There are numerous industries that have been outsourced to India but the one that will be focused on is the service industry of call centre’s. A concern that is brought up is the increasing turnover of staff particularly in call centre’s. The yearly turnover which is estimated to be 50 per cent has not excluded long standing, well known firms who attract staff by providing not only providing housing but the opportunity to invest in the firm. In spite of this the turnover remains high, as a result of the strain and pressure of staff being overworked.
Another reason though is that competing firms are offering increased pay. The high turnover would also suggest that there are more employment opportunities in India and not enough of the right people to do the job. There appears to be an emerging dilemma of India to produce enough proficient English speaking professionals, as this amount lags way behind even though an estimated million students graduate. All firms especially those requiring highly specialised labor such as engineers will insist on employing those with proficient English.
One of the main reasons for proficient English including call centre’s is that even though the firms have outsourced, their clients still need to communicate to them, and a problem is the increased communication barrier between the Indians and the firm’s clients in America. Another difficulty comes when firms cannot fulfill their English speaking requirement for employment because the number of people with these skills is not enough. Furthermore in order to get more proficient and professional English speakers would require not only investment but also a lot of time to.
What has begun to happen is within India itself business have emerged with the goal of providing labour regardless of quality at a lower price. The challenge for firms will be whether to continue to demand for quality or cut costs. The trouble with cutting costs is that firms could begin to lose clients because of the communication barrier.
Another concern is that as demand for highly proficient professionals increases, so does the cost in order to attract and keep them. If the cost of doing business in India were to rise, there is a chance that firms could possibly start to think about relocating to another location with cheaper labour and at the same time no language barrier. ( Ignatius 2004, 1024)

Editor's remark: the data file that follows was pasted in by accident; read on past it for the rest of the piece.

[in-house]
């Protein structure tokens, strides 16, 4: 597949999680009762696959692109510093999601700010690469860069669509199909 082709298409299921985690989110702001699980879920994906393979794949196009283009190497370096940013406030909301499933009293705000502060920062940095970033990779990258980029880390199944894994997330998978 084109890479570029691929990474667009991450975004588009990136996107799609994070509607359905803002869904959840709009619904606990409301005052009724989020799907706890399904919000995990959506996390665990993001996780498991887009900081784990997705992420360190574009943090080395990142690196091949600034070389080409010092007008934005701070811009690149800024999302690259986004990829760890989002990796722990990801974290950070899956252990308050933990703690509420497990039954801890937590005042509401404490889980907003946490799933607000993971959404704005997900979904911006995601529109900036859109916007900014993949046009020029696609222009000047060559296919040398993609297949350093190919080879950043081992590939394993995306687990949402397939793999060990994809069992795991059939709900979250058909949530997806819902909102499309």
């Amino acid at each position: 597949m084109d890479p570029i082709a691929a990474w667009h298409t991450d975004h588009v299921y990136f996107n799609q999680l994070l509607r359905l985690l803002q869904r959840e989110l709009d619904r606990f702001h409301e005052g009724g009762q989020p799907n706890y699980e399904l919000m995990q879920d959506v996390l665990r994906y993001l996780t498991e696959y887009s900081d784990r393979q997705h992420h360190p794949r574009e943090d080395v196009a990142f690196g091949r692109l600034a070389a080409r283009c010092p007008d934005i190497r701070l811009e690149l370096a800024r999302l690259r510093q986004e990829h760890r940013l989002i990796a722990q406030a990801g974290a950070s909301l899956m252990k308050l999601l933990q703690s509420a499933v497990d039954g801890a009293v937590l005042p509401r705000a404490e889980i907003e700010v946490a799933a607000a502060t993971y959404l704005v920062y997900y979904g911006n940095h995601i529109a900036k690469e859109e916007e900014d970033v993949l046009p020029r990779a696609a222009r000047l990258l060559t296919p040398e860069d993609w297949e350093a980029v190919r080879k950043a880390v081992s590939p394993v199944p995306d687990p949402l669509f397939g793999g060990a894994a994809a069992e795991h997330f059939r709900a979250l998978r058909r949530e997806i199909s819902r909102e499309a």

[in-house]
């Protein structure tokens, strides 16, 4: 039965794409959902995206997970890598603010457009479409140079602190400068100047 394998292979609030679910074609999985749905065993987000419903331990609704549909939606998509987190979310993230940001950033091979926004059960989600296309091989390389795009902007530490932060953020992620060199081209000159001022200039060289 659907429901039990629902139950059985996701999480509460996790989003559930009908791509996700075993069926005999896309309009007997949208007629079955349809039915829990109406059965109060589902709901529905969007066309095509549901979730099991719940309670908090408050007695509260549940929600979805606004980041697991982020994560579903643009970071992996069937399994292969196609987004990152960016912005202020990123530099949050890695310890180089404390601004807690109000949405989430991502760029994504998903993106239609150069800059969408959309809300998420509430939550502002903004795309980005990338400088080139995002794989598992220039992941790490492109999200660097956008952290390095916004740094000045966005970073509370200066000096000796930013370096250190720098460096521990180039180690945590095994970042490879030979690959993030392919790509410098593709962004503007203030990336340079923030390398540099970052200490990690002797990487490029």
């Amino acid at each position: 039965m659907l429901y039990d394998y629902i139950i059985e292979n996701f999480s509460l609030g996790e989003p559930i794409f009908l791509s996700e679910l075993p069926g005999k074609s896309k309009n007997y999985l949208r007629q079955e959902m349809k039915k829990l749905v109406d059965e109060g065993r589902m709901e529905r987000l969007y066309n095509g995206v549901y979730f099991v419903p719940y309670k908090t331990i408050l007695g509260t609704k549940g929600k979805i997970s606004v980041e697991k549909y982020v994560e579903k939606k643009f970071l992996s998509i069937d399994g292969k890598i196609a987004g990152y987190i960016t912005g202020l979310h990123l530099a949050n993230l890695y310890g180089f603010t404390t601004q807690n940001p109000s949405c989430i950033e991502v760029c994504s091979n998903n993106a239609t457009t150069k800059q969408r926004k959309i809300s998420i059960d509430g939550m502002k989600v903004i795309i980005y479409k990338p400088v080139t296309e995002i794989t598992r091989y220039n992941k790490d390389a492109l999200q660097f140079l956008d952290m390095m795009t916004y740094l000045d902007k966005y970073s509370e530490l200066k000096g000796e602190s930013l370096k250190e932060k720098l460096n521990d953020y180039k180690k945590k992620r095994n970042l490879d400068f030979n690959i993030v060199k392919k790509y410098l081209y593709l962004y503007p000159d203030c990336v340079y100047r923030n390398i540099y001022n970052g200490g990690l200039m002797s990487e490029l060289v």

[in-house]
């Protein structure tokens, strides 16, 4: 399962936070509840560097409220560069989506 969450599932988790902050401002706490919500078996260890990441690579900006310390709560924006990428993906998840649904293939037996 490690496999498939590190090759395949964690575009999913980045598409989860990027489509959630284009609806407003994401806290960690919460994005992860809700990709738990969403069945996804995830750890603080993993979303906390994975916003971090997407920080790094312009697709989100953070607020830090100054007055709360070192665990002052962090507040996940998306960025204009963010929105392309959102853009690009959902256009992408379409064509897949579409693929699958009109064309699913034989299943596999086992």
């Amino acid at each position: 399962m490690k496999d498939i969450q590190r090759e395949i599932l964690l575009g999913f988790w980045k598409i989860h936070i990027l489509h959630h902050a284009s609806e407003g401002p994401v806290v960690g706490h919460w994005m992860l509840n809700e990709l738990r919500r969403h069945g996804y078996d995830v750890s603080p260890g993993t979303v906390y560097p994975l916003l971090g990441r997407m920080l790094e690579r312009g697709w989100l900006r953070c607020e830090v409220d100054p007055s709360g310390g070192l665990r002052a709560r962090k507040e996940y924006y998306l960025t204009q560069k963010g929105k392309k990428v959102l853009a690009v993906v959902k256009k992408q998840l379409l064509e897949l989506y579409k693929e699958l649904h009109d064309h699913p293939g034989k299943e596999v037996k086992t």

In the case of United states it would be recommended that the government gets involved and not allow multi-national companies govern the policy. People’s lives’ are at stake and these firms are only interested in profit at the end of the day. It is not in Americas best interests to give away their jobs, when unemployment is high and people have no jobs. Just as in the global financial crisis when banks and lending institutions activities were not monitored and checked, this is a potential catastrophe waiting to happen.( Hira and Hira 2005,2)
It would be recommended that India for their own benefit start to invest in education. It had progressed well and at one time was the information technology leader, however the failure to reinvest in to education for quick profit has pushed their progress back. ( Ignatius 2004, 1024)
In conclusion outsourcing though on the surface would appear to be beneficial to both the developed, United States and the developing country India, it can be said that there are a lot more negative ramifications that outweigh the good. In the case of the United States multinational companies have relocated to less developed countries in the pursuit to reduce their organisational overhead costs, resulting in a profit for them. (Hira and Hira 2005,3)
However the problem for this developed country is that in the process of outsourcing, they have lost their jobs, one of the tools that allows their economy to function and grow as with no jobs comes less production, which eventually could lead to increased problems to their already troubled economy. (Hira and Hira 2005,19)
In the case of India outsourcing has been both positive and negative. It has been positive because many in the huge population have been able to obtain employment and learn skills. However it has also has also highlighted the gap that exists in the education sector due to India’s inability to invest in education, and instead opted to gain short term profit.( Ignatius 2004, 1024)
Chow Lee, Jason Wai, Osman Mohamad, and T. Ramayah. 2010. “Outsourcing: Is the Social Exchange Theory Still Relevant in Developing Countries?” Journal of Research in Interactive Marketing 4 (4): 316-345. doi:http://dx.doi.org/10.1108/17505931011092826. http://search.proquest.com/docview/761523873?accountid=10382.